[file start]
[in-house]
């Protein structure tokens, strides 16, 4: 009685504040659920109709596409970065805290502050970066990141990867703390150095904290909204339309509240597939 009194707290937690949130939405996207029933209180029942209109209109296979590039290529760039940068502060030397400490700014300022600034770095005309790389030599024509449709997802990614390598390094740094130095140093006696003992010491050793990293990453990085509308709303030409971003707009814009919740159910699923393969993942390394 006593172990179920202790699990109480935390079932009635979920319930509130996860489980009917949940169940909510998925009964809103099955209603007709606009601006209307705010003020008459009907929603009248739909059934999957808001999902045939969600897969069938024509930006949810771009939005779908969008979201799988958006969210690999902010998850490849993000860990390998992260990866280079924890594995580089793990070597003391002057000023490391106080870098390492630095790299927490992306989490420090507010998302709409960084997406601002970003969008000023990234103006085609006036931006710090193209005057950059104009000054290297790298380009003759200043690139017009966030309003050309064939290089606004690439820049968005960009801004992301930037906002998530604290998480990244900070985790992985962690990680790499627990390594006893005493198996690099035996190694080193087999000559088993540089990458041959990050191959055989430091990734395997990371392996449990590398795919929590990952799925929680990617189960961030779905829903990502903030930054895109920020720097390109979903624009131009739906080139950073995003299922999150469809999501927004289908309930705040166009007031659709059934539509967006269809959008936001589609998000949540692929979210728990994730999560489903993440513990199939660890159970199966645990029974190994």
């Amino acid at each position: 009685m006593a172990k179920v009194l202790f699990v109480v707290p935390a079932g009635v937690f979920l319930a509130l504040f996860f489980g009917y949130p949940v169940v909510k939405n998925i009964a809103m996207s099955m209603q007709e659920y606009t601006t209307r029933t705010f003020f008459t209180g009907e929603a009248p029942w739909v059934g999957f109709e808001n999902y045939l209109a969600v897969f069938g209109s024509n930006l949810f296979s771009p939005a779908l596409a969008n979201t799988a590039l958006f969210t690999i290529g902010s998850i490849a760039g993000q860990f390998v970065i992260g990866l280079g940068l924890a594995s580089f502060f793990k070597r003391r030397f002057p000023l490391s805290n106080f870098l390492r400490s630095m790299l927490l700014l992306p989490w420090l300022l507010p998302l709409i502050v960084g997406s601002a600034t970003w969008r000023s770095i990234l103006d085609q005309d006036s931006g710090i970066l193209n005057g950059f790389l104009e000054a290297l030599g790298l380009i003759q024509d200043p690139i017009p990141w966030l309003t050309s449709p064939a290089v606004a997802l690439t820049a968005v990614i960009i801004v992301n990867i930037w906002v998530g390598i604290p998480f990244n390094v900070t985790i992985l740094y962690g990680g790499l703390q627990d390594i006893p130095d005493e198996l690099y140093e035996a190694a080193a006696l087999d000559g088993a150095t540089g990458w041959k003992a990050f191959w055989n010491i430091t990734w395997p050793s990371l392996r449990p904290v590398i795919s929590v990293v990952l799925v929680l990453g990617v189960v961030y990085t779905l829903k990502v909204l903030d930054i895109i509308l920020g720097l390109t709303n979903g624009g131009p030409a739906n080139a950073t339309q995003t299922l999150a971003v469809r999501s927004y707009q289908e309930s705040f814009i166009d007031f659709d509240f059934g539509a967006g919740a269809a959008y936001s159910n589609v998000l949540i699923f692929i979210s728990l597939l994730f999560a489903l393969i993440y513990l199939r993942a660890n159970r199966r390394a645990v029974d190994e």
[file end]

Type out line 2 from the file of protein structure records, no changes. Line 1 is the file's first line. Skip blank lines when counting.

């Protein structure tokens, strides 16, 4: 009685504040659920109709596409970065805290502050970066990141990867703390150095904290909204339309509240597939 009194707290937690949130939405996207029933209180029942209109209109296979590039290529760039940068502060030397400490700014300022600034770095005309790389030599024509449709997802990614390598390094740094130095140093006696003992010491050793990293990453990085509308709303030409971003707009814009919740159910699923393969993942390394 006593172990179920202790699990109480935390079932009635979920319930509130996860489980009917949940169940909510998925009964809103099955209603007709606009601006209307705010003020008459009907929603009248739909059934999957808001999902045939969600897969069938024509930006949810771009939005779908969008979201799988958006969210690999902010998850490849993000860990390998992260990866280079924890594995580089793990070597003391002057000023490391106080870098390492630095790299927490992306989490420090507010998302709409960084997406601002970003969008000023990234103006085609006036931006710090193209005057950059104009000054290297790298380009003759200043690139017009966030309003050309064939290089606004690439820049968005960009801004992301930037906002998530604290998480990244900070985790992985962690990680790499627990390594006893005493198996690099035996190694080193087999000559088993540089990458041959990050191959055989430091990734395997990371392996449990590398795919929590990952799925929680990617189960961030779905829903990502903030930054895109920020720097390109979903624009131009739906080139950073995003299922999150469809999501927004289908309930705040166009007031659709059934539509967006269809959008936001589609998000949540692929979210728990994730999560489903993440513990199939660890159970199966645990029974190994």